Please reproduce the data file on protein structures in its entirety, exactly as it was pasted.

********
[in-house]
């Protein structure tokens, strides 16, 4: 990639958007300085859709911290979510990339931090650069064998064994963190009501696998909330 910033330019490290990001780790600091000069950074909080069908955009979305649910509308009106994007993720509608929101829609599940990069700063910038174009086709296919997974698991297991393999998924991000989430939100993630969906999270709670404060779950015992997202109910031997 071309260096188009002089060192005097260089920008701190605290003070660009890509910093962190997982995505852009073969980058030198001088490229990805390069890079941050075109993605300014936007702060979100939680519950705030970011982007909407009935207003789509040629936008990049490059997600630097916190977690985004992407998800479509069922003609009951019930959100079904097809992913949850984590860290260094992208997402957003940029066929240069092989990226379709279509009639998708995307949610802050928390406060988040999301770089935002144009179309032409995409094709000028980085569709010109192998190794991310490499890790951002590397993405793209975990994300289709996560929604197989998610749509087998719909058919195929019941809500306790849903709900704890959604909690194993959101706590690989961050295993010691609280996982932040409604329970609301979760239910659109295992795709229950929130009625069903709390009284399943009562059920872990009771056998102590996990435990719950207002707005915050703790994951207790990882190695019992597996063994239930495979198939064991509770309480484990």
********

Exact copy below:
[in-house]
């Protein structure tokens, strides 16, 4: 990639958007300085859709911290979510990339931090650069064998064994963190009501696998909330 910033330019490290990001780790600091000069950074909080069908955009979305649910509308009106994007993720509608929101829609599940990069700063910038174009086709296919997974698991297991393999998924991000989430939100993630969906999270709670404060779950015992997202109910031997 071309260096188009002089060192005097260089920008701190605290003070660009890509910093962190997982995505852009073969980058030198001088490229990805390069890079941050075109993605300014936007702060979100939680519950705030970011982007909407009935207003789509040629936008990049490059997600630097916190977690985004992407998800479509069922003609009951019930959100079904097809992913949850984590860290260094992208997402957003940029066929240069092989990226379709279509009639998708995307949610802050928390406060988040999301770089935002144009179309032409995409094709000028980085569709010109192998190794991310490499890790951002590397993405793209975990994300289709996560929604197989998610749509087998719909058919195929019941809500306790849903709900704890959604909690194993959101706590690989961050295993010691609280996982932040409604329970609301979760239910659109295992795709229950929130009625069903709390009284399943009562059920872990009771056998102590996990435990719950207002707005915050703790994951207790990882190695019992597996063994239930495979198939064991509770309480484990």